(7) The tunnel from one of the working platform (PLE)

(8) The FS22 + switches

(9) The fibre cable

(10) Wiring elements

(11) Switch + wiring elements

(12) Wiring elements

 

The trip from Things to Humans: sensed data and analytics

The story begins with a strain sensor SS01 at t1 that is measuring a wavelength of 1572.52 nm (nanometer = one billionth of a meter). Actually, it is not just that sensor that is measuring the wavelength, but all 780 sensors at a common frequency of 10 Hz.

 

At 2018-Set-10 10:10:20.1 (.1 = 1/10 of a sec)

Wavelength = 1572.52 nm

 

Here are some initial questions to answer if you want to use the BraggMETER:

  • How can we read this importation out of the BraggMETER?
  • How is the information coded? Binary, ASCII?
  • Can we read a single value at a time or can we read in continuous mode (at 10 Hz)?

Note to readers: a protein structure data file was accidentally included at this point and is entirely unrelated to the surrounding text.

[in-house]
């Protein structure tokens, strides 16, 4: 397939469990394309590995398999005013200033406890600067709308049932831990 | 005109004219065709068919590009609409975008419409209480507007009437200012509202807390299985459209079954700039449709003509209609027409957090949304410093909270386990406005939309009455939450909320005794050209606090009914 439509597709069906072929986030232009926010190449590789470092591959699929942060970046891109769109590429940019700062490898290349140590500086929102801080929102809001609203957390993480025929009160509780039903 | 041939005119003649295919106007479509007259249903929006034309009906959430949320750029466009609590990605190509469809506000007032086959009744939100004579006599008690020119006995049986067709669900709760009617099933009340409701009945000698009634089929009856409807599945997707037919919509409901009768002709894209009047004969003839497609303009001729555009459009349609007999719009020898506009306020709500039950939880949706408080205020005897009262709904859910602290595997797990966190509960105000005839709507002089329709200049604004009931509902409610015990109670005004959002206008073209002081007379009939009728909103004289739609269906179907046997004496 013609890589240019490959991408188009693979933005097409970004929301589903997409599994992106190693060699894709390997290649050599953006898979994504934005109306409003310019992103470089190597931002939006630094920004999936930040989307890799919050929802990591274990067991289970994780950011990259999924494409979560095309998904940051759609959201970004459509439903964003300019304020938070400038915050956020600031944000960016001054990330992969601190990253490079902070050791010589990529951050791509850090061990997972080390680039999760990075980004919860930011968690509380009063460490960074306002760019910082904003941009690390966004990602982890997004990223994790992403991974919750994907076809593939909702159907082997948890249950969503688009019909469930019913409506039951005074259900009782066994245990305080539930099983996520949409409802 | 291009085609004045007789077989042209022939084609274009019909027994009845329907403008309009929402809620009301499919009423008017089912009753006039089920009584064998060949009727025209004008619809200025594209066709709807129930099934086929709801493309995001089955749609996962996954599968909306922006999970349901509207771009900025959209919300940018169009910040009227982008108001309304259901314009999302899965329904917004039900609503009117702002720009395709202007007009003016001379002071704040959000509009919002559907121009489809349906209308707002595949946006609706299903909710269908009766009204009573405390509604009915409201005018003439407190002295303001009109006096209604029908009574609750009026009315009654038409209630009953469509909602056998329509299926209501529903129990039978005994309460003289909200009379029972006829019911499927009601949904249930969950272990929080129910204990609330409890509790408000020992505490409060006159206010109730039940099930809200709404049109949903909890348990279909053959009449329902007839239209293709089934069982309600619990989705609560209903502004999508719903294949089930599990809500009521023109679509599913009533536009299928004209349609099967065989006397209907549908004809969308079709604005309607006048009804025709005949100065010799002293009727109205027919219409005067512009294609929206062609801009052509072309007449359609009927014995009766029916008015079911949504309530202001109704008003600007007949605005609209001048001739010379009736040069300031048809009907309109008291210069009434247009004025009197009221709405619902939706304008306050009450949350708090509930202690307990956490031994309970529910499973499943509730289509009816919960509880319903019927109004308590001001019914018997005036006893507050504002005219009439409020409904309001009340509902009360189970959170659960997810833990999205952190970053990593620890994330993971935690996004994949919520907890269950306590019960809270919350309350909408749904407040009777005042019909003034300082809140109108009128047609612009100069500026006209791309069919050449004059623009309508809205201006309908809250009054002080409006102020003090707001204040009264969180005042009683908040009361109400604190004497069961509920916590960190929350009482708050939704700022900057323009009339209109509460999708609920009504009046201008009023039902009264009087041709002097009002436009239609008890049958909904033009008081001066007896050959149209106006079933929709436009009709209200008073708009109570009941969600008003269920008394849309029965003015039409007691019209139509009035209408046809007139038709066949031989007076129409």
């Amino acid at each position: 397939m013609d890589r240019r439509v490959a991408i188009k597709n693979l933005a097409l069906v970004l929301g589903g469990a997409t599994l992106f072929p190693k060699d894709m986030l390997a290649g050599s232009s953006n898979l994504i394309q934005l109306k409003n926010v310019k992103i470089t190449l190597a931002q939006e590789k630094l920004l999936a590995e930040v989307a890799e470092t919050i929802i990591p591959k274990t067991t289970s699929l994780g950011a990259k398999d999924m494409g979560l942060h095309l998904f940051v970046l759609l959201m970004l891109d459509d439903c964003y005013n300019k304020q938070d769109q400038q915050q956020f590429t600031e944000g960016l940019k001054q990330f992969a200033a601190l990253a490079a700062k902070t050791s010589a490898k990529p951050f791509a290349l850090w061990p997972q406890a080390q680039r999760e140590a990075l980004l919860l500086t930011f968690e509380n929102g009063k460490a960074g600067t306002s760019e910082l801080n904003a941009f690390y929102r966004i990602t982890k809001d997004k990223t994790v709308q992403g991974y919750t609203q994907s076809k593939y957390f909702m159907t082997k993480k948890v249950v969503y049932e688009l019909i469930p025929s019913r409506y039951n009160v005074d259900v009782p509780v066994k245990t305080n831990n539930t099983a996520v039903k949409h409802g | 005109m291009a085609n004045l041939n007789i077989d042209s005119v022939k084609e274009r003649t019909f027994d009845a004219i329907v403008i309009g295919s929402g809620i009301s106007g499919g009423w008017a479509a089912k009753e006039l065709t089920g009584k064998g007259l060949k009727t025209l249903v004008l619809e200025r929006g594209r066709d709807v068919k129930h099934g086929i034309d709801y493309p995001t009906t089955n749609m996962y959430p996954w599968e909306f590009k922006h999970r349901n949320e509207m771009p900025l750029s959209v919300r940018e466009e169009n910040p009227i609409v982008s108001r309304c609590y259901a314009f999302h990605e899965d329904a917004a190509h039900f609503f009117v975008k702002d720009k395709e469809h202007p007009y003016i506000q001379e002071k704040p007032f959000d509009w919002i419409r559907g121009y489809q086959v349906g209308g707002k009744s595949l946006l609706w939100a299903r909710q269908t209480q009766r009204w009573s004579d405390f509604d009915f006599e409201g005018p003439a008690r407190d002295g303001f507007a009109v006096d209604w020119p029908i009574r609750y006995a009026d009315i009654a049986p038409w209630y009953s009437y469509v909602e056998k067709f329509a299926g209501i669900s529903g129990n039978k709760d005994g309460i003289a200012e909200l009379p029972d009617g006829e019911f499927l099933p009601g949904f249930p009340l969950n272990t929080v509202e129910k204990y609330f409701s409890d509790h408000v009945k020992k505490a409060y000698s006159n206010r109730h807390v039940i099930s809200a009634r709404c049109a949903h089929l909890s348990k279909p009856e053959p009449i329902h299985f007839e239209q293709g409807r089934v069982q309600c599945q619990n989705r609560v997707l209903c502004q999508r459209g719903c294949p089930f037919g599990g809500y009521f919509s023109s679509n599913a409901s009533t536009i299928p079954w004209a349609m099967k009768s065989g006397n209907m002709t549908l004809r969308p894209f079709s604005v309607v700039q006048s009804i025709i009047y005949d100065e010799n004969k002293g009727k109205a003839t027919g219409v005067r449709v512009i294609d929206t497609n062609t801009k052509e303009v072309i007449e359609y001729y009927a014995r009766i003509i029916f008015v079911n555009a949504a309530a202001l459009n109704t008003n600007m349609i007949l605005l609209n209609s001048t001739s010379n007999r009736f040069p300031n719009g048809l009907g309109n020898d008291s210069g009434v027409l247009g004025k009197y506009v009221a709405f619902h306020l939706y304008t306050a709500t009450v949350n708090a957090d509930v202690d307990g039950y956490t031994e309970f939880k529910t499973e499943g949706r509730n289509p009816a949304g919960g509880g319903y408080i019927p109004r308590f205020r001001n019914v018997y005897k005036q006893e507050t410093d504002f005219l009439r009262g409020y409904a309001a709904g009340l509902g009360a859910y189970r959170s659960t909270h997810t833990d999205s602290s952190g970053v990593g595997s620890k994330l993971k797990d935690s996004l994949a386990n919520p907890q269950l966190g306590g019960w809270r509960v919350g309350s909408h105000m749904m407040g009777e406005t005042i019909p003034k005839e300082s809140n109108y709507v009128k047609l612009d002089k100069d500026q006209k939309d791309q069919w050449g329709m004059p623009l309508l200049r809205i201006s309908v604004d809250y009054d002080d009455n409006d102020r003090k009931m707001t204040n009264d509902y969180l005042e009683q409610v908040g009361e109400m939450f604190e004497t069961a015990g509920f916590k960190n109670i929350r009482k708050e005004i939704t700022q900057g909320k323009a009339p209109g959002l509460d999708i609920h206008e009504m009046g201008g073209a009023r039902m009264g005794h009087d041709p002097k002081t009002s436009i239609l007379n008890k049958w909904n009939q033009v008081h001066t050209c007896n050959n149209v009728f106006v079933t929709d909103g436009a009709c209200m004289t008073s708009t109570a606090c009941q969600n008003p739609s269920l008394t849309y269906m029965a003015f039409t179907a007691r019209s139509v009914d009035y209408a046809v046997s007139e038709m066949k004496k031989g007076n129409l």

• Do I need a special communication protocol to use the BraggMETER?
  • etc.

Fortunately, the BraggMETER has an ethernet door and a user manual that can be retrieved here:

To make this story short, here are the answers:

  • If you open a socket with the command port and send a particular command to it, the BraggMETER can send pieces of information back to you in continuous mode on another port. You can also decide if you want the information in binary or ASCII mode
  • The FS22 talks the “skippy” language:
  • Each package (binary in this example) that you receive has a header of 30 bytes and 6 bytes for each sensor. In total (780 sensors * 6 bytes) + 30 bytes = 4710 bytes

The output of the BraggMETER (every 1/10 of sec = 10 Hz):

  • “<header><ch0:s1>,1572.52,…,<ch0:sn>,…,<ch3:s1>,<ch3:s2>,…,<ch3:sn>”

Conclusions

The first part of our journey ends here.

In the following Blog post, we will see the data leave the sensor and travel in all its phases up to the view from the human being.

If you want to deepen some topics do not hesitate to leave us a comment below, just to let us know your opinion.

The continuous evolution of software technologies has led to a complex situation in which traditional legacy systems have to coexist with web applications, new generation of mobile apps and, recently, Internet of Things infrastructure and cloud services. Read more